Following signals that the Administration would take action if China did not put more pressure on North Korea, on June 29, 2017, the U.S. Department of the Treasury took several actions in response to North Korea’s continued evasion of international sanctions, development of weapons of mass destruction (“WMD”) and the means of their delivery, and violations of United Nations Security Council resolutions. First, Treasury’s Financial Crimes Enforcement Network (“FinCEN”) found that Bank of Dandong, a relatively small Chinese bank, is a foreign bank of primary money laundering concern, which FinCEN therefore proposes to sever from the U.S. financial system. Additionally, the Treasury Department’s Office of Foreign Asset Control (“OFAC”) designated two Chinese individuals and one Chinese company for their continued support of North Korea’s activities.
As described in a Notice of Proposed Rulemaking, FinCEN invokes section 311 of the USA PATRIOT Act to prohibit U.S. financial institutions from opening or maintaining correspondent accounts for, or on behalf of, Bank of Dandong. Covered financial institutions would also be required to apply to their foreign correspondent accounts special due diligence reasonably designed to guard against the accounts’ use to process transactions involving Bank of Dandong.
Also on June 29, 2017, OFAC designated one individual – Wei Sun – pursuant to Executive Order (“E.O.”) 13382, which targets WMD proliferators and their supporters. OFAC also designated one individual – Li Hong Ri, and one shipping company – Dalian Global Unity Shipping Company Limited – pursuant to E.O. 13722, which targets, in part, North Korea’s transportation and financial services industries. Identifying information and aliases for the designated individuals and entities are available on OFAC’s website along with related press release.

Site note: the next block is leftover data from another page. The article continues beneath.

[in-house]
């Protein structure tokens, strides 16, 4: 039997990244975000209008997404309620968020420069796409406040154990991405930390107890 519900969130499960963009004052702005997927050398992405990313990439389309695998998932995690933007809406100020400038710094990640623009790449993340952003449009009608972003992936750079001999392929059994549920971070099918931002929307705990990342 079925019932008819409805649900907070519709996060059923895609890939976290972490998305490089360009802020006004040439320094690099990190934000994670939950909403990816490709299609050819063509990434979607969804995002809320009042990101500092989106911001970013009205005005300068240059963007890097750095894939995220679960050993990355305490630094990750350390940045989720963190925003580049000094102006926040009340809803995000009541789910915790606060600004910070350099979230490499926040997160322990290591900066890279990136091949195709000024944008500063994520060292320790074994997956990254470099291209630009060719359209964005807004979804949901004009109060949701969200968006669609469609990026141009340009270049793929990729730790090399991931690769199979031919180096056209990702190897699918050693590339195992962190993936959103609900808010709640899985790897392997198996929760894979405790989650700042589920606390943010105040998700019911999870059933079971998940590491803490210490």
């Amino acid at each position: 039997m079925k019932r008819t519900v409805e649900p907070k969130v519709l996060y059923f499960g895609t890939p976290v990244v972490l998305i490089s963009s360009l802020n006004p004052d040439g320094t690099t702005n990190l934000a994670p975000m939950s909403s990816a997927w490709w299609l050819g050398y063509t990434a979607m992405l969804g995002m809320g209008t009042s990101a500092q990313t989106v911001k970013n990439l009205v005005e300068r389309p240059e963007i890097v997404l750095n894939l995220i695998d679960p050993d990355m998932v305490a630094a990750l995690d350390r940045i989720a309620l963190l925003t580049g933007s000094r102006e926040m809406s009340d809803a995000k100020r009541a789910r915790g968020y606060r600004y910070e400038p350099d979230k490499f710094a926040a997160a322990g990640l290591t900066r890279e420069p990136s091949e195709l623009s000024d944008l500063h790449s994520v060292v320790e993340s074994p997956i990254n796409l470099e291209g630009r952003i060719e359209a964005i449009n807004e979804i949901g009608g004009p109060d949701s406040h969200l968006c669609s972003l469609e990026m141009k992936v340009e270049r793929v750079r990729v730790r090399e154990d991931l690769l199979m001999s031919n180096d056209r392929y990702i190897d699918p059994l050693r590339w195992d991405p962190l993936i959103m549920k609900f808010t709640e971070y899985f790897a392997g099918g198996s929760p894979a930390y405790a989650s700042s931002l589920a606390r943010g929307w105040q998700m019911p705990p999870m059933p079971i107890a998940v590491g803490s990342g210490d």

As a result of these actions, any property or interests in property of the designated persons in the possession or control of U.S. persons or within the United States must be blocked, and U.S. persons are generally prohibited from doing business with them.
Treasury Secretary Steven Mnuchin issued a statement regarding these actions, noting in part that: “[w]hile today’s actions are directed at Chinese individuals and entities, we look forward to continuing to work closely with the Government of China to stop illicit financing involving North Korea. We are in no way targeting China with these actions. We will be meeting with China and other countries at the G-20 next week to further our efforts to cut off North Korea’s illicit activities. North Korea’s provocative, destabilizing, and inhumane behavior will not be tolerated. We are committed to targeting North Korea’s external enablers and maximizing economic pressure on the regime until it ceases its nuclear and ballistic missile programs.”
Chinese foreign ministry spokesman Geng Shuang reportedly called the sanctions imposed on Chinese entities a “violation” of the “shared consensus” between President Trump and Chinese President Xi Jinping and called on the United States to “correct the wrongs.”